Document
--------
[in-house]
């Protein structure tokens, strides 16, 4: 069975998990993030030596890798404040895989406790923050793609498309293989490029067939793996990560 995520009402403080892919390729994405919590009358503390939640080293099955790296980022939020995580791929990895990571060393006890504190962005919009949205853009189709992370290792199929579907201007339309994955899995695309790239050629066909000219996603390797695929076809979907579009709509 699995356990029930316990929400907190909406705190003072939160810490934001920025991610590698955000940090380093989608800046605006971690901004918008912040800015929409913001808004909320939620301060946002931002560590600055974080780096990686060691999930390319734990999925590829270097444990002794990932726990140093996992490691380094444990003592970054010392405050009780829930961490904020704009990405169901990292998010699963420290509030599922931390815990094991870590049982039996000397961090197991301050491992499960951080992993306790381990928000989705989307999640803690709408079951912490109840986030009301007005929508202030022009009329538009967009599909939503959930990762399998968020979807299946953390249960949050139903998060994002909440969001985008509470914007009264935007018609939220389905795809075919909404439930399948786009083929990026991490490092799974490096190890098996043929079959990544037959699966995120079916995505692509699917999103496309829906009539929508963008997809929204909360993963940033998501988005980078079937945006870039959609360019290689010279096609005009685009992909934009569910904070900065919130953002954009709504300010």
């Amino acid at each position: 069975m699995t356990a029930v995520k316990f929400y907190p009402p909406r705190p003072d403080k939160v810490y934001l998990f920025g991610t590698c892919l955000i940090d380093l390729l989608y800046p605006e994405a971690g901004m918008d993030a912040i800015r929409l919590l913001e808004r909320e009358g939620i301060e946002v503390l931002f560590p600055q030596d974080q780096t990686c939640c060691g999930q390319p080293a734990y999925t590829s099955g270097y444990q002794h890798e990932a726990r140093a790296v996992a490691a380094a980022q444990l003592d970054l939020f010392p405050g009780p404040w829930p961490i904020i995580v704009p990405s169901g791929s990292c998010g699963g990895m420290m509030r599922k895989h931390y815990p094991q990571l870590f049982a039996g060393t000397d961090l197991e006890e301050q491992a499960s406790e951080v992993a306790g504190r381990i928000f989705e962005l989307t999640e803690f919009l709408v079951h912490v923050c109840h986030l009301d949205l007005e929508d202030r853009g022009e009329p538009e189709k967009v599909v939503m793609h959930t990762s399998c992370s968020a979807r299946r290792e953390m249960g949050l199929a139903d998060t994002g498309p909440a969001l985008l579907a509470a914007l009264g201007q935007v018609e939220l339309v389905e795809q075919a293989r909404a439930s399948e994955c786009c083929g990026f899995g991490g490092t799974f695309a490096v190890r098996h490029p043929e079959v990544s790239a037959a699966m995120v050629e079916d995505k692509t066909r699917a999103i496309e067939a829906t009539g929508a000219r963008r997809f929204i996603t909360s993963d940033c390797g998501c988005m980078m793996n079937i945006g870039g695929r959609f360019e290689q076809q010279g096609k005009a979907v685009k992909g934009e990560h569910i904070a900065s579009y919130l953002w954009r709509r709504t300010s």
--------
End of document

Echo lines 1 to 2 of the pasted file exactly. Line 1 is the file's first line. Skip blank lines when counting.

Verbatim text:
[in-house]
């Protein structure tokens, strides 16, 4: 069975998990993030030596890798404040895989406790923050793609498309293989490029067939793996990560 995520009402403080892919390729994405919590009358503390939640080293099955790296980022939020995580791929990895990571060393006890504190962005919009949205853009189709992370290792199929579907201007339309994955899995695309790239050629066909000219996603390797695929076809979907579009709509 699995356990029930316990929400907190909406705190003072939160810490934001920025991610590698955000940090380093989608800046605006971690901004918008912040800015929409913001808004909320939620301060946002931002560590600055974080780096990686060691999930390319734990999925590829270097444990002794990932726990140093996992490691380094444990003592970054010392405050009780829930961490904020704009990405169901990292998010699963420290509030599922931390815990094991870590049982039996000397961090197991301050491992499960951080992993306790381990928000989705989307999640803690709408079951912490109840986030009301007005929508202030022009009329538009967009599909939503959930990762399998968020979807299946953390249960949050139903998060994002909440969001985008509470914007009264935007018609939220389905795809075919909404439930399948786009083929990026991490490092799974490096190890098996043929079959990544037959699966995120079916995505692509699917999103496309829906009539929508963008997809929204909360993963940033998501988005980078079937945006870039959609360019290689010279096609005009685009992909934009569910904070900065919130953002954009709504300010």